# Thread: Family of curves on a surface (Differential geometry)

1. ## Family of curves on a surface (Differential geometry)

Here is a question i am not sure how to tackle, I am not familiar with how to deal with family of curves and don't really have much time to look around for the definition as i am sitting the exam in two days.

The question is divided into three parts: Here is my attempt any help appreciated.
1) I am have no idea, i think it is a case of knowing the definition and i don't.

2) It is simply constraining the local parametrization to the given function so:
$xz-hy=> v*sin(u)=h(1-cos(u))=> h= v*sin(u)/(1-cos(u))$ which is a constant.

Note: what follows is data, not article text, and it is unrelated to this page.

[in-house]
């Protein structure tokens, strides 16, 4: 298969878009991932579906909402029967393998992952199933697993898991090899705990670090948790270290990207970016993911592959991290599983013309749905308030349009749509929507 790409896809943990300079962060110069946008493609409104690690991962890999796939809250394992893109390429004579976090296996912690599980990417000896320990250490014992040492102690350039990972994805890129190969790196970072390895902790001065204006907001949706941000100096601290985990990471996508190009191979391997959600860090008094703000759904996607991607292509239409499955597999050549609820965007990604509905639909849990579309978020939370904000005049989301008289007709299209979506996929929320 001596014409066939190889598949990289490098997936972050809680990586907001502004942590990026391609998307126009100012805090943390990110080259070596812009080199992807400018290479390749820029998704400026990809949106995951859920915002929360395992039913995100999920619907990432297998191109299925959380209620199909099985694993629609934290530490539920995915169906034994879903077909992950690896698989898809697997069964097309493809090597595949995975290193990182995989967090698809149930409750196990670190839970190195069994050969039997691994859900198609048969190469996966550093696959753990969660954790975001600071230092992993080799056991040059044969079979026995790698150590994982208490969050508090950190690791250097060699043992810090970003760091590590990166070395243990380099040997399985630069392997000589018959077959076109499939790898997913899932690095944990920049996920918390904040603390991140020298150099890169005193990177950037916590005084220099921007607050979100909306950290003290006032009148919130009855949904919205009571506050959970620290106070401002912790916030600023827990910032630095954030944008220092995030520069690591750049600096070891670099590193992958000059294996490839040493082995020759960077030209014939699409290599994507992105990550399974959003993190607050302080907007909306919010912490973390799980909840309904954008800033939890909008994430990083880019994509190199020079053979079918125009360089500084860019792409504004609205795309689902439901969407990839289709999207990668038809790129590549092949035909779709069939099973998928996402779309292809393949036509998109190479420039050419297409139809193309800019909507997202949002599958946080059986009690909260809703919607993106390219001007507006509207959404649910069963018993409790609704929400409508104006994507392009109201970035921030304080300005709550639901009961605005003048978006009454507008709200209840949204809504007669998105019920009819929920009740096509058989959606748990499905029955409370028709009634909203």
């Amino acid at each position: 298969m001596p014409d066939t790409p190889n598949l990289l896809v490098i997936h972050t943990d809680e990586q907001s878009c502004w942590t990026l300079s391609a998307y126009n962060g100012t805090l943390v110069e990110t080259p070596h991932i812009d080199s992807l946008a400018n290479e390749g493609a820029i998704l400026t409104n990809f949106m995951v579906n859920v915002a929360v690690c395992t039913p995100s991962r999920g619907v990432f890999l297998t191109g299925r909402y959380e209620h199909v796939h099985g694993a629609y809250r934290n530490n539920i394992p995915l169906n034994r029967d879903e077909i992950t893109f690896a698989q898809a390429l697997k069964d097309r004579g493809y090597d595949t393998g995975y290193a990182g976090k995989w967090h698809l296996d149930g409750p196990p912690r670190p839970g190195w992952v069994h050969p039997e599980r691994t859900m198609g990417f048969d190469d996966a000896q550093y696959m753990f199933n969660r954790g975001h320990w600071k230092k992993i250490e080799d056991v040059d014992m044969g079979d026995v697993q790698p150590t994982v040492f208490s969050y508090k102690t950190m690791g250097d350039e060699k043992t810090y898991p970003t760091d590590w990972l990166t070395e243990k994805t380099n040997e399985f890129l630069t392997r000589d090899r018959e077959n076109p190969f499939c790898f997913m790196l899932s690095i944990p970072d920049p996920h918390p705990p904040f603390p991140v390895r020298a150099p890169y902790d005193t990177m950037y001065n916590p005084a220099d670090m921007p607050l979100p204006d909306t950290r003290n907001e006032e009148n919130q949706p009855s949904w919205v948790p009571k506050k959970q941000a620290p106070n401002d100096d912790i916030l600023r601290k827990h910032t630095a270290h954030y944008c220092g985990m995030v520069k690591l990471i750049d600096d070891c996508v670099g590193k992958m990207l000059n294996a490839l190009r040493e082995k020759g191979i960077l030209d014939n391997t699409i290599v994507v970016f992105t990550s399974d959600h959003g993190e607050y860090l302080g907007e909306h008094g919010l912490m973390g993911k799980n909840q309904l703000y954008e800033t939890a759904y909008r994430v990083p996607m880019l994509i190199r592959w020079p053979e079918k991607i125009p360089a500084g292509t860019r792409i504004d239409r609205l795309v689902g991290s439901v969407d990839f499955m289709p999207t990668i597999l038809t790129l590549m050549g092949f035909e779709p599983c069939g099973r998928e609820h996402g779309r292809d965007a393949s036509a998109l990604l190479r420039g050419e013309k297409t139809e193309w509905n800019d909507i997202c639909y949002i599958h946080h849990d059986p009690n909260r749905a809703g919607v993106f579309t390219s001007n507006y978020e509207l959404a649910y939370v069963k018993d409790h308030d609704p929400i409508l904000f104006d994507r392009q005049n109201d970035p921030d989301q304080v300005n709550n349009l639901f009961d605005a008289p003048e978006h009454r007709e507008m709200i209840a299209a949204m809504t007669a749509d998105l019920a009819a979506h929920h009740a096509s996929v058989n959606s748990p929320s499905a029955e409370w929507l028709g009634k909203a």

3) $\psi(u,v)=const$ is like phi therefore the tangent vectors to the family defined by the psi are of the multiples of $\psi_{v}x_{u}-\psi_{u}x_{v}$
So for the families to be orthogonal their tangent must be orthogonal and so $(\psi_{v}x_{u}-\psi_{u}x_{v}).(\phi_{v}x_{u}-\phi_{u}x_{v})=0$
Using the fundamental forms E=1=G and F=0 we get $\psi_{v}\phi_{v}+\psi_{u}\phi_{u}=0$ which after differentiating gives $\psi_{v}\sin(u)-\psi_{u}v=0$

And after that i am stuck ... any help would be appreciated.

2. Ok, lets see...

1) Consider a curve in the domain. The gradient of $\phi$ is normal to the tangent $(du,dv)$ of the curve. Since all directions of such surface curves are given by $x_{u}du+x_vdv$, the functional dependence of $x$ and $\phi$ means that the determinant of their Jacobian matrix is zero, whence the required result.

2) We have $
\psi_{v}\sin(u)-\psi_{u}v=0,
$
so $\sin(u)du=vdv,$ from which $\psi(u,v)=\frac{v^2}{2}-\cos(u)=const.$